Photo via The Late Late Show With James Corden/YouTube

Broadway paid tribute to the Orlando shooting victims at the 2016 Tony Awards

From James Corden to some stunning performances from the cast of 'Hamilton,' this was a night to remember.


Gavia Baker-Whitelaw


Published Jun 13, 2016   Updated May 26, 2021, 3:15 pm CDT

The 2016 Tony Awards were a bittersweet affair, celebrating a historic year on Broadway while also mourning the victims of the mass shooting in Orlando, Florida.

The Tonys were officially dedicated to those affected by the Orlando shooting, beginning the broadcast with a message of support and grief. Many guests and performers also wore white ribbons in a show of solidarity, including presenter James Corden.

Nominated for a record 16 awards, hit musical Hamilton was the obvious star of the evening. As Corden joked in his opening monologue, “I promise you that tonight’s show will not all be about Hamilton. There will also be some commercial breaks.” Naturally, he was introduced with a Hamilton parody performance, starring the show’s cast.

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Meanwhile the Tony Awards’ opening number was a wider celebration of Broadway achievements, featuring a huge cast of stars from various shows.

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Hamilton wound up taking home 11 awards including Best Musical, Best Score, Best Book, and acting awards for Renée Elise Goldsberry, Daveed Diggs, and Leslie Odom Jr. The cast’s ensemble performance included one of the most moving moments of the evening, as the cast decided against using guns onstage. Towards the end of the performance, they posed in silence, empty-handed.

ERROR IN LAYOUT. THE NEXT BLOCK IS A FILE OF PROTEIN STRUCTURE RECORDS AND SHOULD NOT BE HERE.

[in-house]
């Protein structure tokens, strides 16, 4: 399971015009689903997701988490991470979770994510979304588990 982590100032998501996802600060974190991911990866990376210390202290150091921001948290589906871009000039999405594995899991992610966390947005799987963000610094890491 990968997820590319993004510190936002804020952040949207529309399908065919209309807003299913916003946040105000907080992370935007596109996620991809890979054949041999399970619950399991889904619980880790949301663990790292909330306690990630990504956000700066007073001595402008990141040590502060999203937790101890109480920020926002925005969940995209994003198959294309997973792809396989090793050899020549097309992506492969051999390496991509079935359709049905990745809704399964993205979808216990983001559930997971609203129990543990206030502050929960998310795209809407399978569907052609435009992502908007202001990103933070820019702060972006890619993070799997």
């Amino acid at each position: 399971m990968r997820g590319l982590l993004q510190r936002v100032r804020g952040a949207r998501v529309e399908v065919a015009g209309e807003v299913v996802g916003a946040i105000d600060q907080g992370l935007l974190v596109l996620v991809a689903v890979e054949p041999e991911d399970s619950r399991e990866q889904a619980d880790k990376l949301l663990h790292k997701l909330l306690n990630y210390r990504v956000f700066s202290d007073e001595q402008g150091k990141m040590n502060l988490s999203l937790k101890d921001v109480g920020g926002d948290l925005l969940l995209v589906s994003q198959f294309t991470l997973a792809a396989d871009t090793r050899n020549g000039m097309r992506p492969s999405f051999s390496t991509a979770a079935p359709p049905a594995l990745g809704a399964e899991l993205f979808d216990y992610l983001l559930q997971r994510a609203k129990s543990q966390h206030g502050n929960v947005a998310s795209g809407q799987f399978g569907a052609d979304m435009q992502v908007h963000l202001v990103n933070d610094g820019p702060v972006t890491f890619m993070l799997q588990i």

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Frank Langella, who won the Tony for best lead actor in a play, was one of the many guests to pay tribute to the Orlando shooting victims in his speech. “When something bad happens we have three choices,” he said. “We let it define us, we let it destroy us or we let it strengthen us… Today, in Orlando, we had a hideous dose of reality. And I urge you, Orlando, to be strong.”

Saying that he was now too old to freestyle (as he did when he won a Tony for In The Heights in 2008), an increasingly tearful Lin-Manuel Miranda accepted the award for best score by reading a sonnet dedicated to his wife Vanessa, celebrating the importance of love and hope in times of tragedy.

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“When senseless acts of tragedy remind us
That nothing here is promised, not one day
This show is proof that history remembers
We lived through times when hate and fear seemed stronger;
We rise and fall and light from dying embers, remembrances that hope and love last longer.”

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*First Published: Jun 13, 2016, 8:20 am CDT